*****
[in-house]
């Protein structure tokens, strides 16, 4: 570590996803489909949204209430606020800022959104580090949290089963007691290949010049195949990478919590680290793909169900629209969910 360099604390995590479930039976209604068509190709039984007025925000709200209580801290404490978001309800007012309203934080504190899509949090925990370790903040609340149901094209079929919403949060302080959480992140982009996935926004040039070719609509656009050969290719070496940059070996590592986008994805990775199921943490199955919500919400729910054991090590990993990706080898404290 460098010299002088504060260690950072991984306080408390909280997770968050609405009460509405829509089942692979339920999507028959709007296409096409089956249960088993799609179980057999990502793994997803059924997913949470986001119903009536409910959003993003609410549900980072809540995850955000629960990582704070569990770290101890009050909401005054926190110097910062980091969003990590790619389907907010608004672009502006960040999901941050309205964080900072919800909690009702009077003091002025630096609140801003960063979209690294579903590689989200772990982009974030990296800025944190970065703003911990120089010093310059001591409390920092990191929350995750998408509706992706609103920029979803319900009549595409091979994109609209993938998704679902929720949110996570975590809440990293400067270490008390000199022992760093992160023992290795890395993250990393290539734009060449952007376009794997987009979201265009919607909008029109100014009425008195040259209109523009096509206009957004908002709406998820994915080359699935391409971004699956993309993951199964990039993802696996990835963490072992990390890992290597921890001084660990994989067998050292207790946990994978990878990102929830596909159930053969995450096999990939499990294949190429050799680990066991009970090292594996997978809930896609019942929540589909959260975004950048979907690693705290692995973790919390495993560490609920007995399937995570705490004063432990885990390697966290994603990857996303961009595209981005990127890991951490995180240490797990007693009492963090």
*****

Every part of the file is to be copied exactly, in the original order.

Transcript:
[in-house]
């Protein structure tokens, strides 16, 4: 570590996803489909949204209430606020800022959104580090949290089963007691290949010049195949990478919590680290793909169900629209969910 360099604390995590479930039976209604068509190709039984007025925000709200209580801290404490978001309800007012309203934080504190899509949090925990370790903040609340149901094209079929919403949060302080959480992140982009996935926004040039070719609509656009050969290719070496940059070996590592986008994805990775199921943490199955919500919400729910054991090590990993990706080898404290 460098010299002088504060260690950072991984306080408390909280997770968050609405009460509405829509089942692979339920999507028959709007296409096409089956249960088993799609179980057999990502793994997803059924997913949470986001119903009536409910959003993003609410549900980072809540995850955000629960990582704070569990770290101890009050909401005054926190110097910062980091969003990590790619389907907010608004672009502006960040999901941050309205964080900072919800909690009702009077003091002025630096609140801003960063979209690294579903590689989200772990982009974030990296800025944190970065703003911990120089010093310059001591409390920092990191929350995750998408509706992706609103920029979803319900009549595409091979994109609209993938998704679902929720949110996570975590809440990293400067270490008390000199022992760093992160023992290795890395993250990393290539734009060449952007376009794997987009979201265009919607909008029109100014009425008195040259209109523009096509206009957004908002709406998820994915080359699935391409971004699956993309993951199964990039993802696996990835963490072992990390890992290597921890001084660990994989067998050292207790946990994978990878990102929830596909159930053969995450096999990939499990294949190429050799680990066991009970090292594996997978809930896609019942929540589909959260975004950048979907690693705290692995973790919390495993560490609920007995399937995570705490004063432990885990390697966290994603990857996303961009595209981005990127890991951490995180240490797990007693009492963090």